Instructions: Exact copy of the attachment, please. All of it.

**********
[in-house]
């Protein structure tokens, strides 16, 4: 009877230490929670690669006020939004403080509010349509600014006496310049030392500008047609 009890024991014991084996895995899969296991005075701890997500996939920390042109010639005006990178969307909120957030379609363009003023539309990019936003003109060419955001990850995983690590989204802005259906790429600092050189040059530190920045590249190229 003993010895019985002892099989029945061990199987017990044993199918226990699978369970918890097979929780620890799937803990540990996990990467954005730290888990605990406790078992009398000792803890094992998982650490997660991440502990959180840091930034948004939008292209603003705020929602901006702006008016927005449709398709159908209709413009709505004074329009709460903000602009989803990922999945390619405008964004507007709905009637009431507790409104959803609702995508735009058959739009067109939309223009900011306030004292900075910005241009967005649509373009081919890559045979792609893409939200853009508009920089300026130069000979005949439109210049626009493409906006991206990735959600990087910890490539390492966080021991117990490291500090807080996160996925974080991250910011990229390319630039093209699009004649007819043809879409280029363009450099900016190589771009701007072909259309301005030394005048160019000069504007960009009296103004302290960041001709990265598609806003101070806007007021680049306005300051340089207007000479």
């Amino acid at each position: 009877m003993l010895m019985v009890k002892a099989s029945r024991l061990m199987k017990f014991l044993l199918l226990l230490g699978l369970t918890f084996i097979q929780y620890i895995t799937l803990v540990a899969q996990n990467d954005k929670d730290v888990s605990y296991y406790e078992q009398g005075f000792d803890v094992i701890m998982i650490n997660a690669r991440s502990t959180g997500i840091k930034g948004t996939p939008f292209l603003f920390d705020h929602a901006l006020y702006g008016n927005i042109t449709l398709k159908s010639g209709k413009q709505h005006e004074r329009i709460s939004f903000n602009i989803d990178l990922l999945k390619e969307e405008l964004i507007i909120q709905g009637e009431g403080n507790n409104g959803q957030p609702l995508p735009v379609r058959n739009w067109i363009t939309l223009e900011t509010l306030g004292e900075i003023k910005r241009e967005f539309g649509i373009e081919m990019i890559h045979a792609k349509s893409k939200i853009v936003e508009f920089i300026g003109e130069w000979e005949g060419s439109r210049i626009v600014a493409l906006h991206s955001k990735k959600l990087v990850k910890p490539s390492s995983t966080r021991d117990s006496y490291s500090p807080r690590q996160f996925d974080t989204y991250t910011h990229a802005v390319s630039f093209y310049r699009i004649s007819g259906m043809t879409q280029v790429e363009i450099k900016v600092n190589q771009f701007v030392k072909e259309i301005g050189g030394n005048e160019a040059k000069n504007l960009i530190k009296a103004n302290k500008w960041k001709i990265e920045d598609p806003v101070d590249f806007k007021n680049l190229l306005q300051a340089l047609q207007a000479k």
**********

[in-house]
């Protein structure tokens, strides 16, 4: 009877230490929670690669006020939004403080509010349509600014006496310049030392500008047609 009890024991014991084996895995899969296991005075701890997500996939920390042109010639005006990178969307909120957030379609363009003023539309990019936003003109060419955001990850995983690590989204802005259906790429600092050189040059530190920045590249190229 003993010895019985002892099989029945061990199987017990044993199918226990699978369970918890097979929780620890799937803990540990996990990467954005730290888990605990406790078992009398000792803890094992998982650490997660991440502990959180840091930034948004939008292209603003705020929602901006702006008016927005449709398709159908209709413009709505004074329009709460903000602009989803990922999945390619405008964004507007709905009637009431507790409104959803609702995508735009058959739009067109939309223009900011306030004292900075910005241009967005649509373009081919890559045979792609893409939200853009508009920089300026130069000979005949439109210049626009493409906006991206990735959600990087910890490539390492966080021991117990490291500090807080996160996925974080991250910011990229390319630039093209699009004649007819043809879409280029363009450099900016190589771009701007072909259309301005030394005048160019000069504007960009009296103004302290960041001709990265598609806003101070806007007021680049306005300051340089207007000479």
């Amino acid at each position: 009877m003993l010895m019985v009890k002892a099989s029945r024991l061990m199987k017990f014991l044993l199918l226990l230490g699978l369970t918890f084996i097979q929780y620890i895995t799937l803990v540990a899969q996990n990467d954005k929670d730290v888990s605990y296991y406790e078992q009398g005075f000792d803890v094992i701890m998982i650490n997660a690669r991440s502990t959180g997500i840091k930034g948004t996939p939008f292209l603003f920390d705020h929602a901006l006020y702006g008016n927005i042109t449709l398709k159908s010639g209709k413009q709505h005006e004074r329009i709460s939004f903000n602009i989803d990178l990922l999945k390619e969307e405008l964004i507007i909120q709905g009637e009431g403080n507790n409104g959803q957030p609702l995508p735009v379609r058959n739009w067109i363009t939309l223009e900011t509010l306030g004292e900075i003023k910005r241009e967005f539309g649509i373009e081919m990019i890559h045979a792609k349509s893409k939200i853009v936003e508009f920089i300026g003109e130069w000979e005949g060419s439109r210049i626009v600014a493409l906006h991206s955001k990735k959600l990087v990850k910890p490539s390492s995983t966080r021991d117990s006496y490291s500090p807080r690590q996160f996925d974080t989204y991250t910011h990229a802005v390319s630039f093209y310049r699009i004649s007819g259906m043809t879409q280029v790429e363009i450099k900016v600092n190589q771009f701007v030392k072909e259309i301005g050189g030394n005048e160019a040059k000069n504007l960009i530190k009296a103004n302290k500008w960041k001709i990265e920045d598609p806003v101070d590249f806007k007021n680049l190229l306005q300051a340089l047609q207007a000479k």